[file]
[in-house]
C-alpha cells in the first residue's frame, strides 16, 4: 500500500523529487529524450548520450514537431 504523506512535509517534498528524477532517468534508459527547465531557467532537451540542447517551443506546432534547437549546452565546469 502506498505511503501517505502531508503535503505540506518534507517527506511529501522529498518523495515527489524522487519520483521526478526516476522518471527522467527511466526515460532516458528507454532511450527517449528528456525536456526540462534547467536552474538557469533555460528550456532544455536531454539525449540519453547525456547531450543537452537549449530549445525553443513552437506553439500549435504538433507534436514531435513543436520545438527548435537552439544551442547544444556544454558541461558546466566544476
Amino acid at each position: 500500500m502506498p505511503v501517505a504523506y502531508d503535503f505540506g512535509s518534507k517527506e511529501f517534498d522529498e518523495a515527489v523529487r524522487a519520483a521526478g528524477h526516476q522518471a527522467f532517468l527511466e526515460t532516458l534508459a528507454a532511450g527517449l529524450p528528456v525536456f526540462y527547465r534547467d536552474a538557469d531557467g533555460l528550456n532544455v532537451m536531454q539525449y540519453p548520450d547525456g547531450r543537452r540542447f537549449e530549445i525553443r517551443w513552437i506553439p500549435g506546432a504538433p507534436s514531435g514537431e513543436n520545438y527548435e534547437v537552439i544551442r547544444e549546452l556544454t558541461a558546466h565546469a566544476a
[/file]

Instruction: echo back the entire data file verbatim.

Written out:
[in-house]
C-alpha cells in the first residue's frame, strides 16, 4: 500500500523529487529524450548520450514537431 504523506512535509517534498528524477532517468534508459527547465531557467532537451540542447517551443506546432534547437549546452565546469 502506498505511503501517505502531508503535503505540506518534507517527506511529501522529498518523495515527489524522487519520483521526478526516476522518471527522467527511466526515460532516458528507454532511450527517449528528456525536456526540462534547467536552474538557469533555460528550456532544455536531454539525449540519453547525456547531450543537452537549449530549445525553443513552437506553439500549435504538433507534436514531435513543436520545438527548435537552439544551442547544444556544454558541461558546466566544476
Amino acid at each position: 500500500m502506498p505511503v501517505a504523506y502531508d503535503f505540506g512535509s518534507k517527506e511529501f517534498d522529498e518523495a515527489v523529487r524522487a519520483a521526478g528524477h526516476q522518471a527522467f532517468l527511466e526515460t532516458l534508459a528507454a532511450g527517449l529524450p528528456v525536456f526540462y527547465r534547467d536552474a538557469d531557467g533555460l528550456n532544455v532537451m536531454q539525449y540519453p548520450d547525456g547531450r543537452r540542447f537549449e530549445i525553443r517551443w513552437i506553439p500549435g506546432a504538433p507534436s514531435g514537431e513543436n520545438y527548435e534547437v537552439i544551442r547544444e549546452l556544454t558541461a558546466h565546469a566544476a